Dr. Barbara Oglesbee
A bird's crop is a pouchlike enlargement, or diverticulum, of a bird's esophagus located at the base of the neck, in which food is stored or partially digested. Crop stasis is a condition in which the crop fails to empty at a normal rate. Obstruction – ingested foreign objects or neoplasia (tumors)
Normally, ingested food moves from the crop through the thoracic esophagus, to the first stomach, called the proventriculus. From there, it moves to the second stomach, the ventriculus, then through the intestines. Movement of food through the entire gastrointestinal tract is controlled by highly coordinated waves of contractions, called peristalsis. Disruption of peristalsis can prevent food from moving through the intestinal tract.
Obstruction of the intestinal tract at any point can also prevent food from moving. If the bird continues to eat (or is force fed) in the face of gastrointestinal tract obstruction or stasis, food will eventually back up into the crop.
There are many causes of crop stasis. A few of the most common include:
Viral diseases – especially proventricular dilatation disease
Bacterial infection - occurring anywhere in the intestinal tract
Fungal infection - in the crop or proventriculus
Metabolic diseases – liver disease, pancreatitis
Improper feeding formula – in young, unweaned birds
Neonatal birds that are being hand-fed a feeding formula may develop crop stasis due to improper temperature of the formula (too hot or too cold), improper consistency of the formula (too thick or thin), or environmental problems, such as a cold temperature or low humidity. Consult the instructions on the commercial hand-rearing formula to for proper heating and mixing instructions. Be sure that the environmental humidity remains between 55 percent and 75 percent, with temperatures appropriate to the age of the chicks. If feeding practices and environmental concerns are correct and the crop is still not emptying at a normal rate, seek veterinary attention. Crop stasis in adult birds should be evaluated by a veterinarian.
What to Watch For
Vomiting, regurgitation or diarrhea
Overdistension of the crop
Listlessness or lethargy - excessive sleepiness, ruffled feathers, tucking the head under the wing. These symptoms warrant an immediate visit to the veterinarian. Birds that are too weak to stay on a perch are in critical condition.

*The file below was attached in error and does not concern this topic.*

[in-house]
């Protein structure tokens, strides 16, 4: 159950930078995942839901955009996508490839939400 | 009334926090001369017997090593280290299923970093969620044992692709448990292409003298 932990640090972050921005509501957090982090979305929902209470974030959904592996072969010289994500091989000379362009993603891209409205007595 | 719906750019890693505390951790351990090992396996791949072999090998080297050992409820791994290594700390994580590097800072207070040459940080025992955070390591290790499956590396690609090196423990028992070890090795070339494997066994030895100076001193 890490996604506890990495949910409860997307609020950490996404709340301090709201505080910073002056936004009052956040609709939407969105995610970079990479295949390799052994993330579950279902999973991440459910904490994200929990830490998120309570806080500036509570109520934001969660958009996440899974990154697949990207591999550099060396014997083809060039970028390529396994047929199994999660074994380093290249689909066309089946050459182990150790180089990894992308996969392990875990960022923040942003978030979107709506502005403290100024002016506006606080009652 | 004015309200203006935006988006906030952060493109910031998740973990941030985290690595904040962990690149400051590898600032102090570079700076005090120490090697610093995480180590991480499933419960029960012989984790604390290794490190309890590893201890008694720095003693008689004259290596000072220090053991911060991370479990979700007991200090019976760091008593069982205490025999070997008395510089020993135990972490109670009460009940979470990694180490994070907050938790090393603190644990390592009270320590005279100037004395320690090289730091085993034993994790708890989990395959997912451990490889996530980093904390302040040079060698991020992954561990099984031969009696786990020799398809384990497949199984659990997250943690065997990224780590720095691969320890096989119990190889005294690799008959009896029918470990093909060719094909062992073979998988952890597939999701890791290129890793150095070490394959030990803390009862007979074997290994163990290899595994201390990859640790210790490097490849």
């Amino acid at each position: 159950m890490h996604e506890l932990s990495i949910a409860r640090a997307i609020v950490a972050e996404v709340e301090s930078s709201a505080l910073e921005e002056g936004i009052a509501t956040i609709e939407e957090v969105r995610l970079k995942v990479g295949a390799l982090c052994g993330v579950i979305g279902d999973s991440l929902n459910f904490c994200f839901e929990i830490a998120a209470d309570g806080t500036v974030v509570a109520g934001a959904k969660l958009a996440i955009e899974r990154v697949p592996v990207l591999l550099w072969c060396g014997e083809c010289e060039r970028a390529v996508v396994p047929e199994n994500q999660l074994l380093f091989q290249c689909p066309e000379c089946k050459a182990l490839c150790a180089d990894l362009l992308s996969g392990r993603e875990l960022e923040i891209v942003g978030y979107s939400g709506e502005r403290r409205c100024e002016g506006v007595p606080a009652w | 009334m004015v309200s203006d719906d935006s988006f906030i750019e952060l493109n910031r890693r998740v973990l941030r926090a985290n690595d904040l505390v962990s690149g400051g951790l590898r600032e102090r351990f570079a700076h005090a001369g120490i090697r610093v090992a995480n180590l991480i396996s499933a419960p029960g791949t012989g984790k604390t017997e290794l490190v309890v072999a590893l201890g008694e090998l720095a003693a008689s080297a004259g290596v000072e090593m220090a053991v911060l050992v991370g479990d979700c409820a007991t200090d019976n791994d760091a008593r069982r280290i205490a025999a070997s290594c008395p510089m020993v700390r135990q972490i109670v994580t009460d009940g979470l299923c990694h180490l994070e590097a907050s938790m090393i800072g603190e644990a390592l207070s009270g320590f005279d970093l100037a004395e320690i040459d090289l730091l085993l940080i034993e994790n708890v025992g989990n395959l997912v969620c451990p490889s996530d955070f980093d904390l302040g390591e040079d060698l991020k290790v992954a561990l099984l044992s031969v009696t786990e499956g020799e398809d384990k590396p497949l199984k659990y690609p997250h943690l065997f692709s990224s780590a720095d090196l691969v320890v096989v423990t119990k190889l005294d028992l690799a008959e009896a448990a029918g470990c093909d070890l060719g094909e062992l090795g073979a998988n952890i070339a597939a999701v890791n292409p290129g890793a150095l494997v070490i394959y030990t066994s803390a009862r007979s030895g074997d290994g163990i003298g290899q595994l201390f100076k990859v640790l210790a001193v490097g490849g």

Decreased appetite in adult birds
Lack of a feeding response (bobbing or begging) in baby birds
The veterinarian will recommend specific diagnostic tests depending on several factors, like the duration of crop stasis, whether the crop is emptying slowly or not emptying at all, the age of the bird and other symptoms that are present. To find the cause of crop stasis in adult birds extensive diagnostic testing is usually required.
A complete history is extremely helpful in reaching a diagnosis. Be prepared to tell your veterinarian when you first noticed a slow-down in crop emptying, the type and consistency of feeding formula, and if other symptoms are present. Additionally describe your bird's chewing habits and note any potential exposure to other birds.
Diagnostic testing your veterinarian may perform include:
A thorough physical examination
Sampling the crop and/or feces for bacterial culture and cytology (looking at cell types for evidence of infection or inflammation)
A complete blood count (CBC) and serum biochemistry panel
Radiography (X-Rays) to look evidence of intestinal disease, size and density of the liver, kidneys or other organs
Endoscopy – viewing the intestinal tract an endoscope to collect samples for biopsy or culture
Treatment for crop stasis may include any combination of:
Hospitalization for intravenous or subcutaneous (under the skin) fluids and injectable medications for critically ill or dehydrated birds
Antibiotics or antifungal medications
Medications to protect the intestinal tract or alter the motility of the intestinal tract
Surgery or endoscopy to relieve intestinal obstructions
If the gastrointestinal tract is functioning properly, the crop of a normal adult bird should empty at a regular rate. Generally, the crop remains relatively small and not noticeable by most bird owners. If you notice a swelling on the neck just before the entrance to the thorax, and the swelling does not decrease in size or disappear after a few hours, consult your veterinarian.
The crop in neonatal or baby birds is much more noticeable, since it is larger than an adult's crop and it does not have the same covering of feathers. The crop should empty at a steady pace following feeding. If the crop is not emptying at a normal rate, make sure the temperature and consistency of the food is correct, and that the bird is housed at the proper environmental temperature and humidity. If the crop is not emptying properly following theses measures, seek veterinary attention.
After seeing your veterinarian, be sure to:
Give all medication as directed, for as long as directed, even after the symptoms appear to be gone.
Watch for a change in the droppings, or the development of vomiting, regurgitation and report any changes to your veterinarian.
If improvement is not seen, report this to your veterinarian.